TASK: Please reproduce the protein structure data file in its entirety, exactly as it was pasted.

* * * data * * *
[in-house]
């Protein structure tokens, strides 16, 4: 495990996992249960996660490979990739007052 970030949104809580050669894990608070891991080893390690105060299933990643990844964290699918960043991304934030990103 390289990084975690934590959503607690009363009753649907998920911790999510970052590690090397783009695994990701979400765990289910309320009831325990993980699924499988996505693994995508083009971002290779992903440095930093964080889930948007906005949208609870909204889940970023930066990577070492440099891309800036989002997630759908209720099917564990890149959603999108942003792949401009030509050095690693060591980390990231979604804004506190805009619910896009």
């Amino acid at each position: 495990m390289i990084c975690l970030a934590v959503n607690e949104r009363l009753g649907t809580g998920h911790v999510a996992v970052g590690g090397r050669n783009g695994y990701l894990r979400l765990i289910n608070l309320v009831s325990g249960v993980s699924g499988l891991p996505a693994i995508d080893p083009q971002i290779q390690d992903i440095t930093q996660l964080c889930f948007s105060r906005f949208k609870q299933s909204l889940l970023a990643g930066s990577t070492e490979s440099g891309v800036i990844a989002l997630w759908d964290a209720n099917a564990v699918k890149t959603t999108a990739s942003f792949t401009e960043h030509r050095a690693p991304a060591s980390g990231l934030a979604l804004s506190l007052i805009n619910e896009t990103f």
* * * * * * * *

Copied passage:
[in-house]
């Protein structure tokens, strides 16, 4: 495990996992249960996660490979990739007052 970030949104809580050669894990608070891991080893390690105060299933990643990844964290699918960043991304934030990103 390289990084975690934590959503607690009363009753649907998920911790999510970052590690090397783009695994990701979400765990289910309320009831325990993980699924499988996505693994995508083009971002290779992903440095930093964080889930948007906005949208609870909204889940970023930066990577070492440099891309800036989002997630759908209720099917564990890149959603999108942003792949401009030509050095690693060591980390990231979604804004506190805009619910896009």
């Amino acid at each position: 495990m390289i990084c975690l970030a934590v959503n607690e949104r009363l009753g649907t809580g998920h911790v999510a996992v970052g590690g090397r050669n783009g695994y990701l894990r979400l765990i289910n608070l309320v009831s325990g249960v993980s699924g499988l891991p996505a693994i995508d080893p083009q971002i290779q390690d992903i440095t930093q996660l964080c889930f948007s105060r906005f949208k609870q299933s909204l889940l970023a990643g930066s990577t070492e490979s440099g891309v800036i990844a989002l997630w759908d964290a209720n099917a564990v699918k890149t959603t999108a990739s942003f792949t401009e960043h030509r050095a690693p991304a060591s980390g990231l934030a979604l804004s506190l007052i805009n619910e896009t990103f």